Surely, promotion or nonpromotion of employees within a department is a matter of supervisory discretion and not ordinarily subject to judicial review. 5 U.S.C. § 554(a) (2). See McEachern v. United States, 321 F.2d 31, 33 (4 Cir. 1963). It has been said that courts cannot undertake to pass on a plaintiff's qualifications for any given post or to compare them with those of an incumbent. Powell v. Brannan, 91 U.S. App.D.C. 16, 196 F.2d 871, 873 (1952). A claim that the plaintiff's supervisor entertained a dislike for him has not sufficed for judicial review. Fass v. Ruegg, 379 F.2d 216, 218 (6 Cir. 1967). And Professor Davis asks, "Do we want courts inquiring into personnel management — salary increases, sick leave, office hours, allocation of parking spaces in the basement of the agency's building?" 4 K. Davis, Administrative Law Treatise § 28.16, at 82 (1958).
The integrity of these authorities and the soundness of the principles they espouse, would ordinarily incline a court to avoid interfering with administrative personnel decisions and to take a dim view of Gnotta's claims here. Indeed, his is not even a discharge case. He complains not of agency action but mainly of agency inaction.2 And he demands a specified employment status.
But Gnotta also alleges something more. He attributes his unimproved status to discrimination because of national origin, and this, if true, is antagonistic to expressed government, and executive, policy.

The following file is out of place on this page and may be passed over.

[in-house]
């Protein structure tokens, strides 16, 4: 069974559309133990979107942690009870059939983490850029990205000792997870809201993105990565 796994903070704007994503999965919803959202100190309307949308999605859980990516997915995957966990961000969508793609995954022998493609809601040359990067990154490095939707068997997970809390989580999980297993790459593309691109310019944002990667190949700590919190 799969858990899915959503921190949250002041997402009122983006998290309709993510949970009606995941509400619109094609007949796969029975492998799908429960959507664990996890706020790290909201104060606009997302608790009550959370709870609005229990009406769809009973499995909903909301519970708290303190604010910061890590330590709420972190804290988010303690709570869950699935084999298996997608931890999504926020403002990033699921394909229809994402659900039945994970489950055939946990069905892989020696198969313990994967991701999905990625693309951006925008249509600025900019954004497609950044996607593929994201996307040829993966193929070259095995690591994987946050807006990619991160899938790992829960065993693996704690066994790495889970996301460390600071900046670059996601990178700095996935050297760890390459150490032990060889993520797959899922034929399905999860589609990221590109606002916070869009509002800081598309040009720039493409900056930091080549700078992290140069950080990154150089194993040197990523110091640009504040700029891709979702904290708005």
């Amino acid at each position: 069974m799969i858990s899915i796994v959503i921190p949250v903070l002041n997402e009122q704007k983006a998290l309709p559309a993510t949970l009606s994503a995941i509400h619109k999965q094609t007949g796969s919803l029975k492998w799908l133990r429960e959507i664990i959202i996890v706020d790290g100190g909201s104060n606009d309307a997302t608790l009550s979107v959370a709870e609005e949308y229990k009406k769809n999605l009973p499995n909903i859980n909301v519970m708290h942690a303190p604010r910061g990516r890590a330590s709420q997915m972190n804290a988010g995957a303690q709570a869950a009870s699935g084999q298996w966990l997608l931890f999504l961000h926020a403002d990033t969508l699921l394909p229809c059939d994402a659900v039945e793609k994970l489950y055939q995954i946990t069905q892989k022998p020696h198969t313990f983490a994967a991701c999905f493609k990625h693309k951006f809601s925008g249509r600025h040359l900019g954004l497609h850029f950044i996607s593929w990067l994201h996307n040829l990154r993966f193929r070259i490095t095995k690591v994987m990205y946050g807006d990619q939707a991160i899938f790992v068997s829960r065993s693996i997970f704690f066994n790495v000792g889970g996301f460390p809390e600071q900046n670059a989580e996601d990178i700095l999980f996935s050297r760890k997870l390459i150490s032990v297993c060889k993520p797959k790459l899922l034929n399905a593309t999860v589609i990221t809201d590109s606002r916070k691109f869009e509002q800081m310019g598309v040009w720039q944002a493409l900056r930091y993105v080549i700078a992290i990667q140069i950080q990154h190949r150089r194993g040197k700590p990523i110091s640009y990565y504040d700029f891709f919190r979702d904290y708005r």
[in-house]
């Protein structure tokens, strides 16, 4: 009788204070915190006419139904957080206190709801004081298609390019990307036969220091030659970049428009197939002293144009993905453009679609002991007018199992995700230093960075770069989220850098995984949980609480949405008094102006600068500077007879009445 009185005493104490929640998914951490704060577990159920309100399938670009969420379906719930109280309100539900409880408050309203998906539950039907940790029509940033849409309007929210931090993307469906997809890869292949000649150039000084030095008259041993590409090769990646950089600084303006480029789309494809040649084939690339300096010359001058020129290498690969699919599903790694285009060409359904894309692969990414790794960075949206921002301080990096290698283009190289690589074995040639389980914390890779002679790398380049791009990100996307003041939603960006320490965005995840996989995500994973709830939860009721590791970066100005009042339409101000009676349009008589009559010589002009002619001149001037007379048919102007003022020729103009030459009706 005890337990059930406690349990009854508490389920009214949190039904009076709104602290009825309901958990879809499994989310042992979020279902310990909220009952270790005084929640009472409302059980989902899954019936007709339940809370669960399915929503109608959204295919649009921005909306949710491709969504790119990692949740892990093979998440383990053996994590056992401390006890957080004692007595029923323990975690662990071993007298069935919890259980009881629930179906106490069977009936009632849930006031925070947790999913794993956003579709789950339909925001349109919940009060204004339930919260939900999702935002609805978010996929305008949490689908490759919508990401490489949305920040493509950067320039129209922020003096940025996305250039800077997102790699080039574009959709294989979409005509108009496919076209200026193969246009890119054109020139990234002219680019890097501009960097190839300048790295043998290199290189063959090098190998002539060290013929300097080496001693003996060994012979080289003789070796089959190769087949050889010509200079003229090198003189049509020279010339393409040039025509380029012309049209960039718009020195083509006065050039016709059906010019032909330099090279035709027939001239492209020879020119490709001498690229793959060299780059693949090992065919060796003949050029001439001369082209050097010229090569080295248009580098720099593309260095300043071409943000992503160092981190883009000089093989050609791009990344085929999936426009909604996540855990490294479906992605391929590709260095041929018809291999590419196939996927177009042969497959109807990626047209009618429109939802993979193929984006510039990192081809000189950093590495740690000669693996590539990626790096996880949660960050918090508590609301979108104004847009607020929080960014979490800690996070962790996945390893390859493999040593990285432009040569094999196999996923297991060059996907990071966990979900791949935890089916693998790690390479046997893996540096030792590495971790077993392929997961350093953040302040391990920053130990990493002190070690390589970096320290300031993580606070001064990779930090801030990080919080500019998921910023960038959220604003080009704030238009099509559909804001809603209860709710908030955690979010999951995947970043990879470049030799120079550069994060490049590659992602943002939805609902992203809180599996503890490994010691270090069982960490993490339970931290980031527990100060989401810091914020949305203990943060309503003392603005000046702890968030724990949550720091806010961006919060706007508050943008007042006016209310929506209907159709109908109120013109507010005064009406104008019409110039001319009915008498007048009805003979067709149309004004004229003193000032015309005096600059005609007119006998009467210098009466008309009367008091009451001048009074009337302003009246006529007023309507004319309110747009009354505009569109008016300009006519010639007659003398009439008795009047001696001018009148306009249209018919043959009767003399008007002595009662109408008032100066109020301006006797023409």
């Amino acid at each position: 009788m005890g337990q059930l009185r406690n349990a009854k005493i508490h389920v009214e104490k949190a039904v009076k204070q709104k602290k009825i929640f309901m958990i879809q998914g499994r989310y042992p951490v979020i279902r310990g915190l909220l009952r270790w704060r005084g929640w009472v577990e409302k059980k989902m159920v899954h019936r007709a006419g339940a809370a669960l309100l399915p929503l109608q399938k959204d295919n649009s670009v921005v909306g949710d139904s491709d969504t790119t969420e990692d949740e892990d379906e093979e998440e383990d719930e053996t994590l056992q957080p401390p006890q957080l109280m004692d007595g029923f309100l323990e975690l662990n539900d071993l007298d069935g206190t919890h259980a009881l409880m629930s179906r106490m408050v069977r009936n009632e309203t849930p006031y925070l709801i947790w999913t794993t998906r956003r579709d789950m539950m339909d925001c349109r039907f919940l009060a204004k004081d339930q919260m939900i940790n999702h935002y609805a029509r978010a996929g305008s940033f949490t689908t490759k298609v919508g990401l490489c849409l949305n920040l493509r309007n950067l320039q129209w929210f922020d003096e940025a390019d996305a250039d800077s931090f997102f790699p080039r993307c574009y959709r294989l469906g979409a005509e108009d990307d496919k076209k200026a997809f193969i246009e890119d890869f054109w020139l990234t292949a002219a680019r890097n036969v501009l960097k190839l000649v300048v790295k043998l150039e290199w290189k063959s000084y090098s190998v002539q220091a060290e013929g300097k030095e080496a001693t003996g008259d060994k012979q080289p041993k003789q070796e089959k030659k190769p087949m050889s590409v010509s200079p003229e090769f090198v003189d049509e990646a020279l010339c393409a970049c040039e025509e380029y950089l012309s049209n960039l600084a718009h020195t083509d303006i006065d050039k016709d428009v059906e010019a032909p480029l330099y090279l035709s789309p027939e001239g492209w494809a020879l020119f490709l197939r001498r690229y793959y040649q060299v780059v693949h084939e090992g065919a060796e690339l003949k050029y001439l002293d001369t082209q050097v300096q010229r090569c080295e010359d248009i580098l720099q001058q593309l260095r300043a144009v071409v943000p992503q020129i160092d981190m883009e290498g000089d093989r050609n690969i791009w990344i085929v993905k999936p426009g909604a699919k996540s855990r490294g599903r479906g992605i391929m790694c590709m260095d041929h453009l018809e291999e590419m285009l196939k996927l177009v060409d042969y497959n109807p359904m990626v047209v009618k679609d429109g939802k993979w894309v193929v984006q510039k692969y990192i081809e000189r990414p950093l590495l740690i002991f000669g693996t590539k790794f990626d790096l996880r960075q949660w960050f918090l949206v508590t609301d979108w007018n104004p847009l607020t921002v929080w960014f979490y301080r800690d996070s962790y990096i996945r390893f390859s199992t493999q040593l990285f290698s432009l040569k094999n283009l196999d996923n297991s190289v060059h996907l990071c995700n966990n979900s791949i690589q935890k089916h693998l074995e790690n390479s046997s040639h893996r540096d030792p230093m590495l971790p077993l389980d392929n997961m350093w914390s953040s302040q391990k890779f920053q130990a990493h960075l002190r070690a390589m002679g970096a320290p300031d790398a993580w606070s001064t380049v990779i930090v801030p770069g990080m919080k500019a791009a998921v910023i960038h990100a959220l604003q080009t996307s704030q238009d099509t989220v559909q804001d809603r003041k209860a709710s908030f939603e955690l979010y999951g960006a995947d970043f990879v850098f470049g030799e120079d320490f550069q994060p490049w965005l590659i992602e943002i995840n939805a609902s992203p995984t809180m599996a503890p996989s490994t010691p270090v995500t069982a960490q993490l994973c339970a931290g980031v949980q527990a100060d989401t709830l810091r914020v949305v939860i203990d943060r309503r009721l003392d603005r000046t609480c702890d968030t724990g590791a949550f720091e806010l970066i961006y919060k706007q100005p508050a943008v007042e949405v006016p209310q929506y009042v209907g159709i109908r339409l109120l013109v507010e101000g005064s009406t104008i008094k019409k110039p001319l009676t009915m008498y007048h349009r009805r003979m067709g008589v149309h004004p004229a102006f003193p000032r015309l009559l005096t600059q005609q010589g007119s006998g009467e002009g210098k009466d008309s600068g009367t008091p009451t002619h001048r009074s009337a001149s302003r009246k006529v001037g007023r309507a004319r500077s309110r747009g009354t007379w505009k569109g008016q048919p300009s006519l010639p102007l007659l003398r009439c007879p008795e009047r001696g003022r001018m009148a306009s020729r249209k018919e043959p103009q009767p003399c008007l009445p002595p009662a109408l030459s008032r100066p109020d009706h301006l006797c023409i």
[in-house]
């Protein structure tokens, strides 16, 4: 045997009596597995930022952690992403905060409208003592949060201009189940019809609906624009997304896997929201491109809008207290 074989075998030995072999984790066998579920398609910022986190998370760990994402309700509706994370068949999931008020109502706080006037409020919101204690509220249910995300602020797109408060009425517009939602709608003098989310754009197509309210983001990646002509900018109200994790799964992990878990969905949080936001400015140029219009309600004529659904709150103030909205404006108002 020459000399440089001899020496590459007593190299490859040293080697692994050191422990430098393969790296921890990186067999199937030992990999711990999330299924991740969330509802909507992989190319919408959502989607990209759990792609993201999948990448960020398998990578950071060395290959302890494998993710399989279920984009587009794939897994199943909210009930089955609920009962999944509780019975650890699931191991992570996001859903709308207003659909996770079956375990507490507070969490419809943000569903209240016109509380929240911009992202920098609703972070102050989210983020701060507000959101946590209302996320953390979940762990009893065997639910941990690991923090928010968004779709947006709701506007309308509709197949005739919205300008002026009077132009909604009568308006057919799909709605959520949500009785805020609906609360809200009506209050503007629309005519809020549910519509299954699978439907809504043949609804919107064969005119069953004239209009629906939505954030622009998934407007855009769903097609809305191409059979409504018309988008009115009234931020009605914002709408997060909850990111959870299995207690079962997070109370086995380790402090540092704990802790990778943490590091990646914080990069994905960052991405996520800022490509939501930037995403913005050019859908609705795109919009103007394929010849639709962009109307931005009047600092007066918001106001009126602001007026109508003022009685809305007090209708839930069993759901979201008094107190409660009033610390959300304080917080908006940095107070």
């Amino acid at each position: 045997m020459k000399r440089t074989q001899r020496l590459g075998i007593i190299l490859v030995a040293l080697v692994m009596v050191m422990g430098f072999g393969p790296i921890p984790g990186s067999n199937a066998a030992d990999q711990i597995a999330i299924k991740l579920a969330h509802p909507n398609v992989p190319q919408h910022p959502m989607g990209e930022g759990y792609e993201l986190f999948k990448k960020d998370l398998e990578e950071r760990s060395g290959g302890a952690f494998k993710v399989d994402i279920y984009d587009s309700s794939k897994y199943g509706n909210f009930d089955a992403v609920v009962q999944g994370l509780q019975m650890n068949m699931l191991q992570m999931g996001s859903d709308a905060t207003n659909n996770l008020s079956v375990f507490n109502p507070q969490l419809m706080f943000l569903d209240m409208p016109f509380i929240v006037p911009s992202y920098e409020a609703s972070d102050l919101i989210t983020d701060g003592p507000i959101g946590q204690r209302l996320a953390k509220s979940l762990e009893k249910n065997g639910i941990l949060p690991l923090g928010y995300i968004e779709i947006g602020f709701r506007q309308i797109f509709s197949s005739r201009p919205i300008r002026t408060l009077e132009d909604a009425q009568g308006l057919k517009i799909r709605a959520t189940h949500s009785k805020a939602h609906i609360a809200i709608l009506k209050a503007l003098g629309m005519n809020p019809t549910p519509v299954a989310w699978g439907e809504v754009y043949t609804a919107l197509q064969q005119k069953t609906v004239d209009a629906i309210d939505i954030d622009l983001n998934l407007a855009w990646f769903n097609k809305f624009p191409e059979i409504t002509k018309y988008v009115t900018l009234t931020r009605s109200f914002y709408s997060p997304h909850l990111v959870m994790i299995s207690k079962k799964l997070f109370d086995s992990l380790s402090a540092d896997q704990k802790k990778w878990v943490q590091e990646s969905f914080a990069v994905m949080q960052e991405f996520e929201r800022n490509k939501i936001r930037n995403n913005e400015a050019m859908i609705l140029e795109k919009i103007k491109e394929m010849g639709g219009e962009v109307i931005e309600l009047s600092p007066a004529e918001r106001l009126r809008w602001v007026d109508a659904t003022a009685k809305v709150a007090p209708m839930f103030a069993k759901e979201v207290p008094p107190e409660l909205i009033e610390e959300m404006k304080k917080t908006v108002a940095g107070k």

This would normally take us to, or leave us in, the murky area of the scope of judicial review of agency action of this type. See, for example, Charlton v. United States, 412 F.2d 390 (3 Cir. 1969) (both opinions); 4 Davis, Administrative Law Treatise ch. 28 (1958) and, in particular, § 28.16 (Supp.1965). We could proceed to attempt to resolve the question whether agency inaction of the type complained of here is reviewable by federal courts and, if the answer should be in the affirmative, to resolve the secondary question whether on this record, with its conflicting testimony, the agency decision is to remain undisturbed. Or we might assume a positive answer to the first question, without deciding it, and arrive at a positive answer to the second, on the theory that personality conflict and a non-communicating coworker do not of themselves equate with national origin discrimination, that the record at best is conflicting, and that there is substantial evidence to support the agency decision.